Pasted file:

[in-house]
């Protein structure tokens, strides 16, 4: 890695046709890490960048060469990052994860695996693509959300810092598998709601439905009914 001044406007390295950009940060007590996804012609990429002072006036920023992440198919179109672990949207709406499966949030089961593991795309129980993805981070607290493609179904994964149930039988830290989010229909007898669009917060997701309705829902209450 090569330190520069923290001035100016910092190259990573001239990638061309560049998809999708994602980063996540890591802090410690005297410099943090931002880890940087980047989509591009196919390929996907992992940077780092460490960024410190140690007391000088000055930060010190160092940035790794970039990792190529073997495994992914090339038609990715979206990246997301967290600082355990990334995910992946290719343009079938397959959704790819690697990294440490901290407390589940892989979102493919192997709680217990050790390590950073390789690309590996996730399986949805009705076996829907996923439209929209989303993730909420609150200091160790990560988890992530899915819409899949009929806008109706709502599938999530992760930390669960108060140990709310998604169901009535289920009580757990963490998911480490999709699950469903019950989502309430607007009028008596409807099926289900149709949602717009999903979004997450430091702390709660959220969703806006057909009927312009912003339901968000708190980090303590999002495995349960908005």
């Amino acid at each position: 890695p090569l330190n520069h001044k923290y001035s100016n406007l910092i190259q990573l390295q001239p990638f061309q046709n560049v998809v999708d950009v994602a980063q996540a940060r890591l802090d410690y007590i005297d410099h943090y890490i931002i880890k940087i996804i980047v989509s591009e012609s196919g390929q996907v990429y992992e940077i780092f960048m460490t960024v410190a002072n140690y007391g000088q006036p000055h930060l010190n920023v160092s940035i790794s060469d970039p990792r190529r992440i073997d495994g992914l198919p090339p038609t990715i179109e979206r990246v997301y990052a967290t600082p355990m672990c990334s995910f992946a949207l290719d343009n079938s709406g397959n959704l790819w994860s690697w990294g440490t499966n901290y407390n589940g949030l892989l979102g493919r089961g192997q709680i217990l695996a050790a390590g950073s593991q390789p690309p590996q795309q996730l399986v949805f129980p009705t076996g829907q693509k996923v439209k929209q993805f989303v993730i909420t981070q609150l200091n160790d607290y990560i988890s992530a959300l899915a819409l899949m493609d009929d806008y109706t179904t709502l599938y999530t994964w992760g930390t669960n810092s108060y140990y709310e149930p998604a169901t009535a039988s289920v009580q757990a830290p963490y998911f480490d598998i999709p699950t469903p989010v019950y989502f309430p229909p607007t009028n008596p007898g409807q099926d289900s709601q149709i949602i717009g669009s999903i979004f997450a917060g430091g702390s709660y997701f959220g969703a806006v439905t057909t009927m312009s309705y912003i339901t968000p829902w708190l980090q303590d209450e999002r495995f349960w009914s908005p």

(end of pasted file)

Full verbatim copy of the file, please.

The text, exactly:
[in-house]
């Protein structure tokens, strides 16, 4: 890695046709890490960048060469990052994860695996693509959300810092598998709601439905009914 001044406007390295950009940060007590996804012609990429002072006036920023992440198919179109672990949207709406499966949030089961593991795309129980993805981070607290493609179904994964149930039988830290989010229909007898669009917060997701309705829902209450 090569330190520069923290001035100016910092190259990573001239990638061309560049998809999708994602980063996540890591802090410690005297410099943090931002880890940087980047989509591009196919390929996907992992940077780092460490960024410190140690007391000088000055930060010190160092940035790794970039990792190529073997495994992914090339038609990715979206990246997301967290600082355990990334995910992946290719343009079938397959959704790819690697990294440490901290407390589940892989979102493919192997709680217990050790390590950073390789690309590996996730399986949805009705076996829907996923439209929209989303993730909420609150200091160790990560988890992530899915819409899949009929806008109706709502599938999530992760930390669960108060140990709310998604169901009535289920009580757990963490998911480490999709699950469903019950989502309430607007009028008596409807099926289900149709949602717009999903979004997450430091702390709660959220969703806006057909009927312009912003339901968000708190980090303590999002495995349960908005």
């Amino acid at each position: 890695p090569l330190n520069h001044k923290y001035s100016n406007l910092i190259q990573l390295q001239p990638f061309q046709n560049v998809v999708d950009v994602a980063q996540a940060r890591l802090d410690y007590i005297d410099h943090y890490i931002i880890k940087i996804i980047v989509s591009e012609s196919g390929q996907v990429y992992e940077i780092f960048m460490t960024v410190a002072n140690y007391g000088q006036p000055h930060l010190n920023v160092s940035i790794s060469d970039p990792r190529r992440i073997d495994g992914l198919p090339p038609t990715i179109e979206r990246v997301y990052a967290t600082p355990m672990c990334s995910f992946a949207l290719d343009n079938s709406g397959n959704l790819w994860s690697w990294g440490t499966n901290y407390n589940g949030l892989l979102g493919r089961g192997q709680i217990l695996a050790a390590g950073s593991q390789p690309p590996q795309q996730l399986v949805f129980p009705t076996g829907q693509k996923v439209k929209q993805f989303v993730i909420t981070q609150l200091n160790d607290y990560i988890s992530a959300l899915a819409l899949m493609d009929d806008y109706t179904t709502l599938y999530t994964w992760g930390t669960n810092s108060y140990y709310e149930p998604a169901t009535a039988s289920v009580q757990a830290p963490y998911f480490d598998i999709p699950t469903p989010v019950y989502f309430p229909p607007t009028n008596p007898g409807q099926d289900s709601q149709i949602i717009g669009s999903i979004f997450a917060g430091g702390s709660y997701f959220g969703a806006v439905t057909t009927m312009s309705y912003i339901t968000p829902w708190l980090q303590d209450e999002r495995f349960w009914s908005p």